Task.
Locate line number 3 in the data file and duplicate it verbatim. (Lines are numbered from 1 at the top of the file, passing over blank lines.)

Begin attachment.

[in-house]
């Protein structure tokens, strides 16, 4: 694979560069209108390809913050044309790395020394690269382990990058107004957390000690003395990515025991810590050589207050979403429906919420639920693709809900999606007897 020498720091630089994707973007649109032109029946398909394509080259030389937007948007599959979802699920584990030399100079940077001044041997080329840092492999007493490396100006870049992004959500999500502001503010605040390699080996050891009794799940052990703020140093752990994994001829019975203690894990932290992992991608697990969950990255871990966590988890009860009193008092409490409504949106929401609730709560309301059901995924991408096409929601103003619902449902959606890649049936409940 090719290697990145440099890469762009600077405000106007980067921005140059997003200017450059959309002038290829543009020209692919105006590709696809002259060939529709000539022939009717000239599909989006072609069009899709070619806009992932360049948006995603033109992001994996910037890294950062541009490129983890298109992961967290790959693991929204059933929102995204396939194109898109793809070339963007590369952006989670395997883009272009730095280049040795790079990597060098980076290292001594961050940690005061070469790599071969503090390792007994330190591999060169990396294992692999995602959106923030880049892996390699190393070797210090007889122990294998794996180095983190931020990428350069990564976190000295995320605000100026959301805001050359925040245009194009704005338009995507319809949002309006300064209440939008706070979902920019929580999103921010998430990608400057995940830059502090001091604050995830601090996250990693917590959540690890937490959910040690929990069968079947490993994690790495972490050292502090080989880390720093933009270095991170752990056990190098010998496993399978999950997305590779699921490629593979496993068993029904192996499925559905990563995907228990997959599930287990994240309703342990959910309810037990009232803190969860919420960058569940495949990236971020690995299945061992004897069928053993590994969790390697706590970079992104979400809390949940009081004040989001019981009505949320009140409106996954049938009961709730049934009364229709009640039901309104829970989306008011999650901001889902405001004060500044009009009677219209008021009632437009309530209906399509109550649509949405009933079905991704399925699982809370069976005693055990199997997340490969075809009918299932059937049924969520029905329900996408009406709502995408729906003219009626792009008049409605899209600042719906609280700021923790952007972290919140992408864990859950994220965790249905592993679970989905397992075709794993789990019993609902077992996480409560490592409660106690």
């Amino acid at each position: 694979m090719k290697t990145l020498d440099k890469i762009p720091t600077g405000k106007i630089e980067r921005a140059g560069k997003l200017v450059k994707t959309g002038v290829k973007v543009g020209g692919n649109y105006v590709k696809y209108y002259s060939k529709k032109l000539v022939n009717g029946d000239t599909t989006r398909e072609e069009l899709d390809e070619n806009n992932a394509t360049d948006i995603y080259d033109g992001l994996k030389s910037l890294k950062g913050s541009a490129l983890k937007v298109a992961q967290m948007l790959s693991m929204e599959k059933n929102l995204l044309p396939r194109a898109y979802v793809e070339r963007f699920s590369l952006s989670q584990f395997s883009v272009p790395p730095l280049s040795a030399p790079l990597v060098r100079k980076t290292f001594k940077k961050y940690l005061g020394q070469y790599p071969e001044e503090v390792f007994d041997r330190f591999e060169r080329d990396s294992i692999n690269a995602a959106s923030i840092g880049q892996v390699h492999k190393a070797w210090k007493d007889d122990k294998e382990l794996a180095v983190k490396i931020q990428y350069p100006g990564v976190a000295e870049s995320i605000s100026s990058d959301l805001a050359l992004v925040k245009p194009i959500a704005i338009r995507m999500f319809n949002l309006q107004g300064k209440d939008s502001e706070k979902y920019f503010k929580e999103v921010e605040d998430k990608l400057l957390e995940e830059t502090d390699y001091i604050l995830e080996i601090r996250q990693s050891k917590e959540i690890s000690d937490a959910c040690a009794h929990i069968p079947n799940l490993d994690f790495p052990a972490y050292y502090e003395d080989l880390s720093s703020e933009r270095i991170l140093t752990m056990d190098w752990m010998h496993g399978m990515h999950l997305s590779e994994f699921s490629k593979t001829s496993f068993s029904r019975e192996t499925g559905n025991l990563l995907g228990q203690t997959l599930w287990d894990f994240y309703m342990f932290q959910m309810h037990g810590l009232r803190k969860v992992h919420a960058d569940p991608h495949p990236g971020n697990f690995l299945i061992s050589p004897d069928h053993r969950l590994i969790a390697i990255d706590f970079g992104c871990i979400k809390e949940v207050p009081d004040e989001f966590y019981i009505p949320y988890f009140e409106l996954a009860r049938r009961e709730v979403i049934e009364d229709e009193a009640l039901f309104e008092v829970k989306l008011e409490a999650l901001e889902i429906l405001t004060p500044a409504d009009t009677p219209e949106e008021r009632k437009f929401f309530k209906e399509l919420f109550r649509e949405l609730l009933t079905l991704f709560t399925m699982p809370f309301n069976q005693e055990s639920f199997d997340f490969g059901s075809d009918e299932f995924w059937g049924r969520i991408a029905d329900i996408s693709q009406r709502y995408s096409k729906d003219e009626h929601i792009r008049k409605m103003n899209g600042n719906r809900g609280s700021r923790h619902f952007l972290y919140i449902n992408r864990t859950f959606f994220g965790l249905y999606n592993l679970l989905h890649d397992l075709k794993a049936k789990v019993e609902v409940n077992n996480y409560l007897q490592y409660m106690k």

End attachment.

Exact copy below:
């Amino acid at each position: 694979m090719k290697t990145l020498d440099k890469i762009p720091t600077g405000k106007i630089e980067r921005a140059g560069k997003l200017v450059k994707t959309g002038v290829k973007v543009g020209g692919n649109y105006v590709k696809y209108y002259s060939k529709k032109l000539v022939n009717g029946d000239t599909t989006r398909e072609e069009l899709d390809e070619n806009n992932a394509t360049d948006i995603y080259d033109g992001l994996k030389s910037l890294k950062g913050s541009a490129l983890k937007v298109a992961q967290m948007l790959s693991m929204e599959k059933n929102l995204l044309p396939r194109a898109y979802v793809e070339r963007f699920s590369l952006s989670q584990f395997s883009v272009p790395p730095l280049s040795a030399p790079l990597v060098r100079k980076t290292f001594k940077k961050y940690l005061g020394q070469y790599p071969e001044e503090v390792f007994d041997r330190f591999e060169r080329d990396s294992i692999n690269a995602a959106s923030i840092g880049q892996v390699h492999k190393a070797w210090k007493d007889d122990k294998e382990l794996a180095v983190k490396i931020q990428y350069p100006g990564v976190a000295e870049s995320i605000s100026s990058d959301l805001a050359l992004v925040k245009p194009i959500a704005i338009r995507m999500f319809n949002l309006q107004g300064k209440d939008s502001e706070k979902y920019f503010k929580e999103v921010e605040d998430k990608l400057l957390e995940e830059t502090d390699y001091i604050l995830e080996i601090r996250q990693s050891k917590e959540i690890s000690d937490a959910c040690a009794h929990i069968p079947n799940l490993d994690f790495p052990a972490y050292y502090e003395d080989l880390s720093s703020e933009r270095i991170l140093t752990m056990d190098w752990m010998h496993g399978m990515h999950l997305s590779e994994f699921s490629k593979t001829s496993f068993s029904r019975e192996t499925g559905n025991l990563l995907g228990q203690t997959l599930w287990d894990f994240y309703m342990f932290q959910m309810h037990g810590l009232r803190k969860v992992h919420a960058d569940p991608h495949p990236g971020n697990f690995l299945i061992s050589p004897d069928h053993r969950l590994i969790a390697i990255d706590f970079g992104c871990i979400k809390e949940v207050p009081d004040e989001f966590y019981i009505p949320y988890f009140e409106l996954a009860r049938r009961e709730v979403i049934e009364d229709e009193a009640l039901f309104e008092v829970k989306l008011e409490a999650l901001e889902i429906l405001t004060p500044a409504d009009t009677p219209e949106e008021r009632k437009f929401f309530k209906e399509l919420f109550r649509e949405l609730l009933t079905l991704f709560t399925m699982p809370f309301n069976q005693e055990s639920f199997d997340f490969g059901s075809d009918e299932f995924w059937g049924r969520i991408a029905d329900i996408s693709q009406r709502y995408s096409k729906d003219e009626h929601i792009r008049k409605m103003n899209g600042n719906r809900g609280s700021r923790h619902f952007l972290y919140i449902n992408r864990t859950f959606f994220g965790l249905y999606n592993l679970l989905h890649d397992l075709k794993a049936k789990v019993e609902v409940n077992n996480y409560l007897q490592y409660m106690k």